It is hoped the visit would comprise a group of sheriffs walking around Muirhouse, West Pilton and Drylaw with senior police and community leaders, before meeting local families to hear about the impact of crime.

Cllr Day said the visit would also give sheriffs an opportunity to explain issues around the justice system.

“Anyone who has had their car damaged or house broken into wants someone locked up for it the next day,” he said.

“But the reality is, that’s not going to happen. It will be helpful for a sheriff to explain that. It’s a learning curve for both sides.”

“Progressive” talks are also under way with court officials about improving a fast-track system to ensure repeat young offenders are dealt with as swiftly and appropriately as possible via the Children’s Hearing system.

Cllr Day added: “We have feedback from the community saying it’s not fast enough. There are ongoing discussions happening with the court and Procurator Fiscal service.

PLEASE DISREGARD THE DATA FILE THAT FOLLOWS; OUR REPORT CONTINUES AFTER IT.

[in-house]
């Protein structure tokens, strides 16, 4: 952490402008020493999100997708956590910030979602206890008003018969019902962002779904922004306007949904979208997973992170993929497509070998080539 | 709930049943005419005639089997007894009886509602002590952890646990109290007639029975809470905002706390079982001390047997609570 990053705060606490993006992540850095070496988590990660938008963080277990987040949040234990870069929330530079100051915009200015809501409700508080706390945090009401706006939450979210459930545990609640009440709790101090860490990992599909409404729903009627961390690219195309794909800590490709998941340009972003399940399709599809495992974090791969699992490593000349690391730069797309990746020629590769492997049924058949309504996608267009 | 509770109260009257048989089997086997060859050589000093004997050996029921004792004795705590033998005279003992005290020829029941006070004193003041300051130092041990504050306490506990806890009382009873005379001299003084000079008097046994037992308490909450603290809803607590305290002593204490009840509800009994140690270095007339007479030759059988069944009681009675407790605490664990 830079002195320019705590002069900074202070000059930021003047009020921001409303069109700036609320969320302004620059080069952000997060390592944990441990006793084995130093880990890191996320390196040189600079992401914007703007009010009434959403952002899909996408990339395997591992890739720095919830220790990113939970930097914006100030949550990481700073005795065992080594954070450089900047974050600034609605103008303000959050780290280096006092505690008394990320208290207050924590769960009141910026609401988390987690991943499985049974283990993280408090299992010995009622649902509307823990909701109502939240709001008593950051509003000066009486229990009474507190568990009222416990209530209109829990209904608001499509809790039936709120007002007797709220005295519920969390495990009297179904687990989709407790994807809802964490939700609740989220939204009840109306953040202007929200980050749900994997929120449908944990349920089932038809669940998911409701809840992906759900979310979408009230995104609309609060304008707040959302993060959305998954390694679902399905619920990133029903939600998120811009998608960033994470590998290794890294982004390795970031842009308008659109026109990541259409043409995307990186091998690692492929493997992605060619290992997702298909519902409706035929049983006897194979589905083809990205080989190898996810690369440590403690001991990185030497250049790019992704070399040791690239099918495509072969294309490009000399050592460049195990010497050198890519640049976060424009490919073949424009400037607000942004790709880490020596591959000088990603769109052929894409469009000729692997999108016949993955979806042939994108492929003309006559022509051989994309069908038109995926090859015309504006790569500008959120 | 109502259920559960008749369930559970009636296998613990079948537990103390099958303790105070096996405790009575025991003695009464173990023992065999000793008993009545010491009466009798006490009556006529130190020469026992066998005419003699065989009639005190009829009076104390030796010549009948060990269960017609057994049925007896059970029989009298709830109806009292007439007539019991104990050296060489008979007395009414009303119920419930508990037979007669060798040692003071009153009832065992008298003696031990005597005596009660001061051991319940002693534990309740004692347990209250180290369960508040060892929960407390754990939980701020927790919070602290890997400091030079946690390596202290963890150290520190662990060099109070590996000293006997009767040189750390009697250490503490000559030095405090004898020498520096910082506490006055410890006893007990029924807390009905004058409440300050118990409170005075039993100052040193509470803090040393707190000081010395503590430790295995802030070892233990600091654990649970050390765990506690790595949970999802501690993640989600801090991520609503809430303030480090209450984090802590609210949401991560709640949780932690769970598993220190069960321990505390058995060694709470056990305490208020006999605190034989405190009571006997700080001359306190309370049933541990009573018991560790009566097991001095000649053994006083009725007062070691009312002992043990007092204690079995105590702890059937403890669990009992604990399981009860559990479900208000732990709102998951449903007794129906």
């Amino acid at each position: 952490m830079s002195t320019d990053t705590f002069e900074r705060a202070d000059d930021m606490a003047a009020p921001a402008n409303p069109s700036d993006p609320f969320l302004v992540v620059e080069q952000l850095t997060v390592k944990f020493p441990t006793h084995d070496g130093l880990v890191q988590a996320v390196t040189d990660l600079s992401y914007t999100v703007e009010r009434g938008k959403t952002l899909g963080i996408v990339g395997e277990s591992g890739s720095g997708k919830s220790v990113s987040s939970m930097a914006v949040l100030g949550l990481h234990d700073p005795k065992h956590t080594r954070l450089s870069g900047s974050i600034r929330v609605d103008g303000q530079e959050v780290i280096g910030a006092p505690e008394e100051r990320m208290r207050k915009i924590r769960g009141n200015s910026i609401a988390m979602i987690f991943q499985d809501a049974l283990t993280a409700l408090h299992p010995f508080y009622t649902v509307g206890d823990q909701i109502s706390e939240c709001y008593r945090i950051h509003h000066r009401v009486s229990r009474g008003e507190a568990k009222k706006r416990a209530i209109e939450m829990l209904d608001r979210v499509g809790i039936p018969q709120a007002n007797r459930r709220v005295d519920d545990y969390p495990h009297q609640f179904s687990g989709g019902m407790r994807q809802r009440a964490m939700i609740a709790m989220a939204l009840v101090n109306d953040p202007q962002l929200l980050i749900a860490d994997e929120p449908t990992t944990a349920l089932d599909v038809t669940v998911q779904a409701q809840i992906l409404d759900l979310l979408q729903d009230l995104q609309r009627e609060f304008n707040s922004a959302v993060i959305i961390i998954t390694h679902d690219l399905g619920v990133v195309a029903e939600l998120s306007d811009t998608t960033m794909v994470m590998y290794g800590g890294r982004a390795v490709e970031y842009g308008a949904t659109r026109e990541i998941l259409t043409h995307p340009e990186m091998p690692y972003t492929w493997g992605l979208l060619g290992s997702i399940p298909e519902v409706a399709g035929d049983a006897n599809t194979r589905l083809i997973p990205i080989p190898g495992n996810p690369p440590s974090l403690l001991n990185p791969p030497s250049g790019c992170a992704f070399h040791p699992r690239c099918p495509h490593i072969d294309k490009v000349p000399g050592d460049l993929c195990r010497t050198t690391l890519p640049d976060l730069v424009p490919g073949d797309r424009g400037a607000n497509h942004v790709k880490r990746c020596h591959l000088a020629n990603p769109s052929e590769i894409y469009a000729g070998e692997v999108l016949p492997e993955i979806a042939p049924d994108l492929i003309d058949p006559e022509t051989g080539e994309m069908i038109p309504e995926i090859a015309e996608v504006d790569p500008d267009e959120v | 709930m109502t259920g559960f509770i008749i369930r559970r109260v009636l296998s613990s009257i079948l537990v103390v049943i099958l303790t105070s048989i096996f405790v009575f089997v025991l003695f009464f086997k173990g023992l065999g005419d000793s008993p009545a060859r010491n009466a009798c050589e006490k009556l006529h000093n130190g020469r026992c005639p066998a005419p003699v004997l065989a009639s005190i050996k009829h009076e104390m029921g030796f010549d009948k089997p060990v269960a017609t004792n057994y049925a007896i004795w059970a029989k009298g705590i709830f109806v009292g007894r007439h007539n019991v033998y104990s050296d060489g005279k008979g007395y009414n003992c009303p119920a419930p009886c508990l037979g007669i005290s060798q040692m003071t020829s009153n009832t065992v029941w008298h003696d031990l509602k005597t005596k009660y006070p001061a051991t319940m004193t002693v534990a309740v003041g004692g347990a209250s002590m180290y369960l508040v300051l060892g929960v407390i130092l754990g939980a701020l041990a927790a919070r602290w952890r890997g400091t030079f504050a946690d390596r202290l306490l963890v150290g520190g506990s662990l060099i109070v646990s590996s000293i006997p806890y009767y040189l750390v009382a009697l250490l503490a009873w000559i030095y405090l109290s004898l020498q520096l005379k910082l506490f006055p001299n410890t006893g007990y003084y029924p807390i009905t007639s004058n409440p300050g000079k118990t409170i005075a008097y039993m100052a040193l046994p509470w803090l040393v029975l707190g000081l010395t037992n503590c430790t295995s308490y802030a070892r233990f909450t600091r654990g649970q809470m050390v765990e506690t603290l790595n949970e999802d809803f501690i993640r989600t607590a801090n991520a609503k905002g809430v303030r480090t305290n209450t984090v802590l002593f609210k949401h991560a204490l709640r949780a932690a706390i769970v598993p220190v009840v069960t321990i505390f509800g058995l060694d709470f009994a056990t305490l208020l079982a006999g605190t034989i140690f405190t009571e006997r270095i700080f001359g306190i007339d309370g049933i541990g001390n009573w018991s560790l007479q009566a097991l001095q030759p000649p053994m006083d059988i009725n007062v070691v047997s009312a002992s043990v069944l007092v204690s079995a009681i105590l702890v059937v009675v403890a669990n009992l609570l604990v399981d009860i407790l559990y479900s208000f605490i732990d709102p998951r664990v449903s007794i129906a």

“One question was, ‘would they put a fiscal aside to deal with these particular issues?’. Locally and within the city there’s a real keenness to get something done.”

Inspector David Happs said Stronger North was having a positive impact five months after its launch, with extra officers being drafted in to support local police, and additional support from local Violence Reduction Units and the police helicopter. Police horses have also been used on high-visibility patrols in the area.

Insp Happs highlighted a drop in violent crime – which is 16 per cent lower than the five-year average – as a particular success.

“In north Edinburgh alone, 130 fewer people have been victims of violent crimes,” he said. “When crime is reported to us, it’s our job to investigate it.

“We’ll continue to do that. Detection rates are increasing. What happens after that is the important part.

“There’s a lot of multi-agency work going on supporting those young people, through education, the family, looking at the housing system, and really trying to look at ways of helping that whole family coming out of that criminality.”

In recent weeks, a significant number of young criminals have been put on electronic tags, or police or court curfews.